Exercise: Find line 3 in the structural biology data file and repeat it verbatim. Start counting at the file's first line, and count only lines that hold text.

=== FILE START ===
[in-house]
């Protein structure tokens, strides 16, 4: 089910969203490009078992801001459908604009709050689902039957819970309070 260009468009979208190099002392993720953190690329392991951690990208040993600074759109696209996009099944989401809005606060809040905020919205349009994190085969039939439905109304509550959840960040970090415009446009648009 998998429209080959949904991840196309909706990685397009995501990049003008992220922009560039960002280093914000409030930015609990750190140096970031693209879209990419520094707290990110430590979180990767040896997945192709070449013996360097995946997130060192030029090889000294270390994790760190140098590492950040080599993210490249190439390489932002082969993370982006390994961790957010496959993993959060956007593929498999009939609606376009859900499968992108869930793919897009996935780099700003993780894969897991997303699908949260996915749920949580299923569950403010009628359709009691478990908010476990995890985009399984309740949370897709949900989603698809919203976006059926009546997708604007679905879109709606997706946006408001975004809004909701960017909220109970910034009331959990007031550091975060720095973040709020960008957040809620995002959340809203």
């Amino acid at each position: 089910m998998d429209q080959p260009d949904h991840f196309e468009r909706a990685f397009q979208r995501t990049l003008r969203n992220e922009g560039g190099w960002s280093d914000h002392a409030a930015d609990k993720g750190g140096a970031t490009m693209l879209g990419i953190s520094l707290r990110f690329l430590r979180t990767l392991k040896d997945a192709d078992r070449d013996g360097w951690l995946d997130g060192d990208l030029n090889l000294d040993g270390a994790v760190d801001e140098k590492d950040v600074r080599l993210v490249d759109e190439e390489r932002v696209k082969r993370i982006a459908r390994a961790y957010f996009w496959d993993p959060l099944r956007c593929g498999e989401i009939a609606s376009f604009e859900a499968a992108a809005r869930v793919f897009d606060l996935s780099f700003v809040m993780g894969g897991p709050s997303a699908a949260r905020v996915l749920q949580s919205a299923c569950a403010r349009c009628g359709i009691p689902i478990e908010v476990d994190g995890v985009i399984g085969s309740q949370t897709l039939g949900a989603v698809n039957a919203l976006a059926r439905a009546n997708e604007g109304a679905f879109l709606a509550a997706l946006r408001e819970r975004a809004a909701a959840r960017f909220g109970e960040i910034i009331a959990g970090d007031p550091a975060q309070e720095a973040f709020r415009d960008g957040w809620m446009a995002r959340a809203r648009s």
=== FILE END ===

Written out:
């Amino acid at each position: 089910m998998d429209q080959p260009d949904h991840f196309e468009r909706a990685f397009q979208r995501t990049l003008r969203n992220e922009g560039g190099w960002s280093d914000h002392a409030a930015d609990k993720g750190g140096a970031t490009m693209l879209g990419i953190s520094l707290r990110f690329l430590r979180t990767l392991k040896d997945a192709d078992r070449d013996g360097w951690l995946d997130g060192d990208l030029n090889l000294d040993g270390a994790v760190d801001e140098k590492d950040v600074r080599l993210v490249d759109e190439e390489r932002v696209k082969r993370i982006a459908r390994a961790y957010f996009w496959d993993p959060l099944r956007c593929g498999e989401i009939a609606s376009f604009e859900a499968a992108a809005r869930v793919f897009d606060l996935s780099f700003v809040m993780g894969g897991p709050s997303a699908a949260r905020v996915l749920q949580s919205a299923c569950a403010r349009c009628g359709i009691p689902i478990e908010v476990d994190g995890v985009i399984g085969s309740q949370t897709l039939g949900a989603v698809n039957a919203l976006a059926r439905a009546n997708e604007g109304a679905f879109l709606a509550a997706l946006r408001e819970r975004a809004a909701a959840r960017f909220g109970e960040i910034i009331a959990g970090d007031p550091a975060q309070e720095a973040f709020r415009d960008g957040w809620m446009a995002r959340a809203r648009s």